I have a weird situation. My Win 2016 servers were ruined by AD group polices.

IIS 10 have started to throw 403 error after automatic AD group policy update at the moment X. Beforehand remote party called us with no problems via https with client certificates.

I have a backup before the moment X and after the moment X, but I cannot pinpoint the setting that was changed by AD GP.

I have a setup paper with all settings needed to setup our web service from scratch. I have checked them all against victim servers. Nothing changed. At every level Anonymous Auth is enabled and SSL Settings->Client certificates->Accept.

Our admins swear they have changed nothing. IIS logs show nothing after moment X.

Any ideas where to look at? Registry? Metabase?

Exact error returned to the caller as per SOAP e2e trace logs:

The HTTP request was forbidden with client authentication scheme 'Anonymous'.[The remote server returned an error: (403) Forbidden.]

A common issue with Group Policy and IIS servers is when a GPO overrides user rights assigned by the local security policy and the IIS service account(s) cannot log on. The Windows Security log should have EventId 4625 logon failure events for your IIS server service accounts if this is happening.

You can quickly validate any GPO interference by running RSOP.MSC from your IIS server and navigating to Computer Configuration > Policies > Windows Settings > Security Settings > Local Policies > User Rights Assignment

Look at the Source GPO column to identify which GPO is applying a setting. Use gpedit.msc to view/edit settings applied by local group policy.

You can use this article to validate your IIS server permissions. Start with the 'Windows user rights that are assigned by local security policy' table at the bottom of the page.

Remember: GPOs are not the enemy as long as they are tested and applied in a controlled manner.

  • Thank you. There was one non–self-signed certificate in the Trusted Root Certification Authorities certificate store pushed there by GP. – Anton Krouglov May 19 '20 at 17:25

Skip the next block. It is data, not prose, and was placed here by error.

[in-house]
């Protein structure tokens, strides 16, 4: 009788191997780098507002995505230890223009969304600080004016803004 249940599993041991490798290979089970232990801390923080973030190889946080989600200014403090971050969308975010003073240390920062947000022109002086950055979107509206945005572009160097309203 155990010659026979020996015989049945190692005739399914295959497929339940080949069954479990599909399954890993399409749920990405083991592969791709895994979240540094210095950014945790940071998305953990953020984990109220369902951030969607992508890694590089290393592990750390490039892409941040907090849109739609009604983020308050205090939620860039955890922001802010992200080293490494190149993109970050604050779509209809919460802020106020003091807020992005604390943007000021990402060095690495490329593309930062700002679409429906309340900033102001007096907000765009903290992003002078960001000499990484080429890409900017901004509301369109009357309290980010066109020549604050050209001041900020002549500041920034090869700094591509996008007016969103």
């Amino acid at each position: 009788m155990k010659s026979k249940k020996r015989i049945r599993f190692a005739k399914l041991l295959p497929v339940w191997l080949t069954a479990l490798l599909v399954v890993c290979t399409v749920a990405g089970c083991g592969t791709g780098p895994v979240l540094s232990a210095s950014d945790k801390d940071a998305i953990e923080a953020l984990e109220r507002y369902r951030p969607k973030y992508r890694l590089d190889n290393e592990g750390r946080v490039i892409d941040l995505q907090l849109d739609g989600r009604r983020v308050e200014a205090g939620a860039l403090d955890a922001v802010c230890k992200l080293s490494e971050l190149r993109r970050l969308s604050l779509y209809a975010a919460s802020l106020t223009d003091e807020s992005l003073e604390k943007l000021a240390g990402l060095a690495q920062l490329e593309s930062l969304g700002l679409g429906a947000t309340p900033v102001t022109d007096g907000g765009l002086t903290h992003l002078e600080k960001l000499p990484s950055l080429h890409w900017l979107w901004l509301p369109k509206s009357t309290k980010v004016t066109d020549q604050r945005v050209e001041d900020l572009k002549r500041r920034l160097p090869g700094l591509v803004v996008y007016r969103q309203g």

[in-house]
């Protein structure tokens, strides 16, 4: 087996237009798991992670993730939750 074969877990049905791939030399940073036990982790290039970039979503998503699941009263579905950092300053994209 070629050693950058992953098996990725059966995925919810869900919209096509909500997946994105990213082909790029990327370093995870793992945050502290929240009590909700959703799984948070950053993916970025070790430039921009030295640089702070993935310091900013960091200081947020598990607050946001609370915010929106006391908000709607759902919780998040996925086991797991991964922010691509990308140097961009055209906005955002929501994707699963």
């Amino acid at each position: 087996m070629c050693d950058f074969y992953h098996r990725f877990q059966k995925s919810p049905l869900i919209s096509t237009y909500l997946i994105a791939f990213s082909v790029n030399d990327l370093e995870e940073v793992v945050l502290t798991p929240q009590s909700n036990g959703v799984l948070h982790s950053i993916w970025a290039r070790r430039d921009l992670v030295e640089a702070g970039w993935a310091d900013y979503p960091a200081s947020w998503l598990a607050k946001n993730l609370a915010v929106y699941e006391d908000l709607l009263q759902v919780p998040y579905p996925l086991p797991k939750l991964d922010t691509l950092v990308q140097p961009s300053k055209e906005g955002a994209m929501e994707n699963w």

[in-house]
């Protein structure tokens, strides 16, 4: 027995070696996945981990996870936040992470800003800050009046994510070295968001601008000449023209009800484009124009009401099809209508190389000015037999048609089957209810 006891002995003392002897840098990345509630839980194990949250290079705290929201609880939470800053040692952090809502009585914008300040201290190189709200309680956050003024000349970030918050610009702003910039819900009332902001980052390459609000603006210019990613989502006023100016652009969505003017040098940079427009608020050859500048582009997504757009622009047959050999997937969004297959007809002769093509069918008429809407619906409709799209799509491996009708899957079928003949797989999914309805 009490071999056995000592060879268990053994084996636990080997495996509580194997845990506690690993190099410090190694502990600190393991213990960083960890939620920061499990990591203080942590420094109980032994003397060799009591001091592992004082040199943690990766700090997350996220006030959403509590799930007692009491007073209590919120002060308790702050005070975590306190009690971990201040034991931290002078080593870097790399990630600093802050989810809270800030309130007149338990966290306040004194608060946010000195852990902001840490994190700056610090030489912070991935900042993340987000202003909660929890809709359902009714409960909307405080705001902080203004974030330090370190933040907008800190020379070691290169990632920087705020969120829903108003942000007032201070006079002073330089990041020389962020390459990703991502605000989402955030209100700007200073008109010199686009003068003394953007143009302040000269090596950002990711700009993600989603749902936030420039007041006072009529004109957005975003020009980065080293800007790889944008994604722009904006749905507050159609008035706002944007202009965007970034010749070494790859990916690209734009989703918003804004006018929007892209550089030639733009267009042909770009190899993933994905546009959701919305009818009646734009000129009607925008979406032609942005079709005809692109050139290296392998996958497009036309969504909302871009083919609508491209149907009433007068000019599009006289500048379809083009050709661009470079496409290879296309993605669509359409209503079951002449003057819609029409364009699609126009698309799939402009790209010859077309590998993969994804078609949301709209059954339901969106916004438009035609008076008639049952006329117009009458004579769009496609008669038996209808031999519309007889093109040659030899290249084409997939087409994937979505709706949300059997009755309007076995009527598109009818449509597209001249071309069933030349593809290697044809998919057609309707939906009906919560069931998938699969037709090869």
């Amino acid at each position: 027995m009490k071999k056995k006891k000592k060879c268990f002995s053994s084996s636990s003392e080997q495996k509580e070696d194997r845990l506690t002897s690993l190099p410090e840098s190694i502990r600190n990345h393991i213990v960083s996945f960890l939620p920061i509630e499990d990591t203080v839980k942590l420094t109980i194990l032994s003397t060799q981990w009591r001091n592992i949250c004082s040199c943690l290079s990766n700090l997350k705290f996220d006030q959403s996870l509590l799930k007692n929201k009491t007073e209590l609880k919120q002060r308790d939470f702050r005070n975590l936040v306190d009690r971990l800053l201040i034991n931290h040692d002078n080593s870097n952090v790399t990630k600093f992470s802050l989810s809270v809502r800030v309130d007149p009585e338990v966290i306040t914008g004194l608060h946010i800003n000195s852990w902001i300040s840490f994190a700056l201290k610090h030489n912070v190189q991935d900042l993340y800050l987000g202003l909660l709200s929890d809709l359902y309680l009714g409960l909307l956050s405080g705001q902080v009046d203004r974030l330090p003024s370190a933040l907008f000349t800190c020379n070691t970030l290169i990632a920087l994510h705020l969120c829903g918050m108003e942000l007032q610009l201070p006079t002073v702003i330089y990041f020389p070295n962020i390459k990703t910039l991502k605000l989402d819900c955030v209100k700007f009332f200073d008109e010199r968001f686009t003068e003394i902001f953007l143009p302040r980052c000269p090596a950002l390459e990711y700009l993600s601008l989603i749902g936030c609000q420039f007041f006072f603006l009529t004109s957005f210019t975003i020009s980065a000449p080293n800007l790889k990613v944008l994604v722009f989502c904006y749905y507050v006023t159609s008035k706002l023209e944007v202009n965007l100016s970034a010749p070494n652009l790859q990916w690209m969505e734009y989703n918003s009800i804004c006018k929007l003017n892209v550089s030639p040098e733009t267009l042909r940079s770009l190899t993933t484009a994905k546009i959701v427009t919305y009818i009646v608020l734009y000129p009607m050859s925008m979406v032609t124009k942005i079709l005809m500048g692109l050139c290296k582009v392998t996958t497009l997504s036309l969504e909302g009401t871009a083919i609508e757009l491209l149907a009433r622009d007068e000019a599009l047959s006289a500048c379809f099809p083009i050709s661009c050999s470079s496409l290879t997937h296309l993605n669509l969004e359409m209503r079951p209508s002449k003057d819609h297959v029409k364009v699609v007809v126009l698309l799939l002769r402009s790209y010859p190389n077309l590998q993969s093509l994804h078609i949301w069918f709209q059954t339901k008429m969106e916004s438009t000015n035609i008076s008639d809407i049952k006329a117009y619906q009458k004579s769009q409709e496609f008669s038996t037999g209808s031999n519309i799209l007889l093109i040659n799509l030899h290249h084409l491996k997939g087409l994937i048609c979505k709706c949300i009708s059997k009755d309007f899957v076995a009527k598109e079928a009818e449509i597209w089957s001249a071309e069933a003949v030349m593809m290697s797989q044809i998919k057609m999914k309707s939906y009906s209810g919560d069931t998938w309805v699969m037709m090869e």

Short answer

Check for rogue certificates. In my case there was one non–self-signed certificate in the Trusted Root Certification Authorities certificate store. Our admins have had added this government-issued certificate to the entire forest (via Group Policy) without proper testing beforehand.


I have put here some general troubleshooting guidelines in order to help people to solve such problems faster than 3 weeks as it was in my case.

AD Group Policies

If you are not familiar with Group Policies use the command below to get human-readable report (best viewed by IE):

 GPRESULT /H C:\GPReport.html

To view more details use RSOP.MSC as per @twconnell recommendation. RSOP.MSC shows effective snapshot of both local and group polices applied. Verify security at Computer Configuration > Windows Settings > Security Settings > Local Policies > User Rights Assignment. In my case I have thoroughly read this excellent SO answer and followed every link there. Then I have checked access rights on the each file, folder and app pool. There was nothing wrong there.

IIS logs

Look at the IIS logs. There should be more details than just 403 code provided to the client. In my case there was 403 16 code there.

Look at this troubleshooting guide. In my case it was that short: Client certificate is untrusted or invalid

Certificate Revocation List (CRL)

My certificate CA was an AD-provided company CA, so I have initially thought that there might be some problem with certificate revocation list (CRL). Best practical guide is this one. To understand further details read this, this and finally this monster. In my case there were no problems with CRL as I have followed this, this and this guides beforehand. Result:

    netsh http show sslcert ipport=
    Verify Client Certificate Revocation : Disabled
    Verify Revocation Using Cached Client Certificate Only : Disabled
    Usage Check                  : Disabled
    Revocation Freshness Time    : 0
    URL Retrieval Timeout        : 0
    Ctl Identifier               : (null)
    Ctl Store Name               : (null)
    DS Mapper Usage              : Disabled
    Negotiate Client Certificate : Enabled

SSL Debug

To debug SSL use openssl tool from client side (given myserver uses common 443 port for https):

 openssl s_client -connect myserver:443

In my case acceptable CAs for client certificates was initially empty so I have set HKEY_LOCAL_MACHINE\SYSTEM\CurrentControlSet\Control\SecurityProviders\SCHANNEL\SendTrustedIssuerList DWORD value to 1 and rebooted server as per this guide (near bottom). Note that the empty list of acceptable CAs for client certificates IIS problem may also occur due to huge list of CA as per this SF question.

When you have a list of acceptable CAs for client certificates in the openssl output you can compare it with contents of configured certificate stores at your server. In my case there were only one certificate there belonging to Trusted Root Certification Authorities. So after a few days of investigation that lead me to this ms-support article #2802568. Effectively one improperly placed non-self-signed certificate doomed entire auth chain.


Quoting @tylerl

SSL client authentication is a mess. It's good because it's absolutely secure, but it's crappy because it's difficult both to set up and to maintain. Unless you have a really good reason, go with shared-key authentication instead (i.e. "password"). You'll save time and money. SSL authentication is good for when security trumps cost by a fairly wide margin.

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